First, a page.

|The first excerpt represents the past or something you must release, and is drawn from A Legend of Montrose by Walter Scott:
men entered, one wearing a Lowland dress, of shamoy leather worn
almost to tatters; the other a tall upright old Highlander, of a
complexion which might be termed iron-grey, wasted and worn by
frost and tempest.
"What may be your commands with me, my friends?" said the
Marquis, his hand almost unconsciously seeking the but of one of
his pistols; for the period, as well as the time of night,
warranted suspicions which the good mien of his visitors was not
by any means calculated to remove.
"I pray leave to congratulate you," said the Lowlander, "my most
noble General, and right honourable lord, upon the great battles
|The second excerpt represents the present or the deciding factor of the moment, and is drawn from Moral Emblems by Robert Louis Stevenson:
As roars the angry mob;
He feels the solid building quake,
The trusty timbers throb.
All night beside the fire he cowers:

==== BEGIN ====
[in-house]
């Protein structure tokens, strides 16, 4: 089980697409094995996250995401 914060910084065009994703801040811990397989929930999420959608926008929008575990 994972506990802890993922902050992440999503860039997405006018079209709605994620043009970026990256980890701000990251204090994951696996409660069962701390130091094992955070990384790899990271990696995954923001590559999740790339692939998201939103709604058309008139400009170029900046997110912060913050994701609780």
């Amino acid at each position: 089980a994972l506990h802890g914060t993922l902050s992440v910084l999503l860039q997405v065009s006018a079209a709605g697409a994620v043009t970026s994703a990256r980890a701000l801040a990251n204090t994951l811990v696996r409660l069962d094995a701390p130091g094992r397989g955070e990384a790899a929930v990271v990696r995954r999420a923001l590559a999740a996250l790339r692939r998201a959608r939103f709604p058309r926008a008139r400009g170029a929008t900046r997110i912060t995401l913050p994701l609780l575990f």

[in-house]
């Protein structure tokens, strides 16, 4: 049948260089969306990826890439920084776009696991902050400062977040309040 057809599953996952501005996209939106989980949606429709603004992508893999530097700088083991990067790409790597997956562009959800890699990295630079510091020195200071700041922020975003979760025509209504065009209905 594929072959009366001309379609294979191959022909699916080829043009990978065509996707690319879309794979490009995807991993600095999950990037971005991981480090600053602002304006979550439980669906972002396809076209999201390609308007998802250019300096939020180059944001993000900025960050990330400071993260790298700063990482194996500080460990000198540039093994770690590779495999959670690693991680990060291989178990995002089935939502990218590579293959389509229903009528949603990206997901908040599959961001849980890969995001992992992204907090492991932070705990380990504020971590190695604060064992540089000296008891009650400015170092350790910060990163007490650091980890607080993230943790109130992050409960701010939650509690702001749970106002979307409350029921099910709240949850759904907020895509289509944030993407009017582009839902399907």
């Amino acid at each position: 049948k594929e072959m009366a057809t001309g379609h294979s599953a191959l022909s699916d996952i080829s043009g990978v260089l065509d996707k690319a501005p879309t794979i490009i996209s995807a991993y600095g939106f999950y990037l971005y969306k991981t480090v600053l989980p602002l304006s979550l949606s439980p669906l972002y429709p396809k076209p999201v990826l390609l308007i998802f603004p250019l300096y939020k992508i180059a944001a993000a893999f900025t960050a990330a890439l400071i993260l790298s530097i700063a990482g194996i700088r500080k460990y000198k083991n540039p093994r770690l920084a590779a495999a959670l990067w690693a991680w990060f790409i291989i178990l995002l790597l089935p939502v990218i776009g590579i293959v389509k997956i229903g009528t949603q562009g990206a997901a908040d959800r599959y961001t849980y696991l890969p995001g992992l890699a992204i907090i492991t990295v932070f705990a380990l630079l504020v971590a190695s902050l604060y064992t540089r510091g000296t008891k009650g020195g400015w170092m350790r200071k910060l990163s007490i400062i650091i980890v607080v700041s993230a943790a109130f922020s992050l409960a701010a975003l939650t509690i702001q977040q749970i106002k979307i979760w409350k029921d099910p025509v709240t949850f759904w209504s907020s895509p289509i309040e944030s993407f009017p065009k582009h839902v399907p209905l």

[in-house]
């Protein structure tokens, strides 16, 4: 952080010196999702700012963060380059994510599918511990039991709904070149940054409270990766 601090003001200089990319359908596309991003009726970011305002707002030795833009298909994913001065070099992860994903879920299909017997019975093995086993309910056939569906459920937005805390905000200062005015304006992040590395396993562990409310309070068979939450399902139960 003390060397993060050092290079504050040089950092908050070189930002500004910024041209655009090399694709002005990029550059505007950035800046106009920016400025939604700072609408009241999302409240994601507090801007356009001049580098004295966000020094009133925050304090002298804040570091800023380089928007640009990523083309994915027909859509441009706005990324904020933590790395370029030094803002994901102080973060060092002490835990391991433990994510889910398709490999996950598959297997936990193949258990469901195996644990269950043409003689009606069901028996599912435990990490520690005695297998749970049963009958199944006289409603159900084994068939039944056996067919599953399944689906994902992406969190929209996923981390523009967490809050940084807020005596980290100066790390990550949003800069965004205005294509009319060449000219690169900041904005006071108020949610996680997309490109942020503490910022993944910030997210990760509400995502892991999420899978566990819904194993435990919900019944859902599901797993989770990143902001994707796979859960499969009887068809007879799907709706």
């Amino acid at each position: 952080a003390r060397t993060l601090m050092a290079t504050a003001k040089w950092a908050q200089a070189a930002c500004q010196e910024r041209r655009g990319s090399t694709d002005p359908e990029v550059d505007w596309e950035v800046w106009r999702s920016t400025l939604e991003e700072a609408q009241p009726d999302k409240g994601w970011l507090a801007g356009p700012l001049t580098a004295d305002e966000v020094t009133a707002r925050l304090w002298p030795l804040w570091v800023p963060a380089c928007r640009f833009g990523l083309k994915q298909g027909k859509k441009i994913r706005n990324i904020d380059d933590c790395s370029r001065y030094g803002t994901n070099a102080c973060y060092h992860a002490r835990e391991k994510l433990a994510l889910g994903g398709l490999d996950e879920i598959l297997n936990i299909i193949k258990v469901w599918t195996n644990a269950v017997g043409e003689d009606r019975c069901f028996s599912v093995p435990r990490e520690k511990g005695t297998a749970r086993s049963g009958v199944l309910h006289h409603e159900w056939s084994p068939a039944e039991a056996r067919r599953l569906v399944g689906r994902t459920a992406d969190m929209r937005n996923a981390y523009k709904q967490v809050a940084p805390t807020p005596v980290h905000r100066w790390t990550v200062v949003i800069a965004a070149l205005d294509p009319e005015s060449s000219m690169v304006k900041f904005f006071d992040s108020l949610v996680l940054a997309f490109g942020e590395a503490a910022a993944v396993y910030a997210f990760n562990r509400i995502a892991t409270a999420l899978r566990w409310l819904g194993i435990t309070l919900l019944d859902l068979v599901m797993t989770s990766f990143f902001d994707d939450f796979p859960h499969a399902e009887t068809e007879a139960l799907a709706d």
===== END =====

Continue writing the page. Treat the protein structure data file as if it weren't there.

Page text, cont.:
He hears the rafters jar:
O why is he not in a proper house
As decent people are!
The floors are all aslant, he sees,
The doors are all a-jam;
And from the hook above his head
All crooked swings the ham.
|The third excerpt represents the future or something you must embrace, and is drawn from Nana, Miller's Daughter, Captain Burle, Death of Olivier Becaille by Emile Zola:
it so? Besides, they weren't overworked--it was comfortable in the
kitchen. And as hearts were out, Mme Lerat threw down diamonds.
The bell began aga in
her small gloved hands.
It was too late now--Mme Lerat would not go to Rambouillet till
tomorrow, and Nana entered into long explanations.
"There's company waiting for you," the lady's maid repeated.
But Nana grew excited again. The company might wait: she'd go to
them all in good time when she'd finished. And as her aunt began
putting her hand out for the money:
"Ah no! Not all of it," she said. "Three hundred francs for the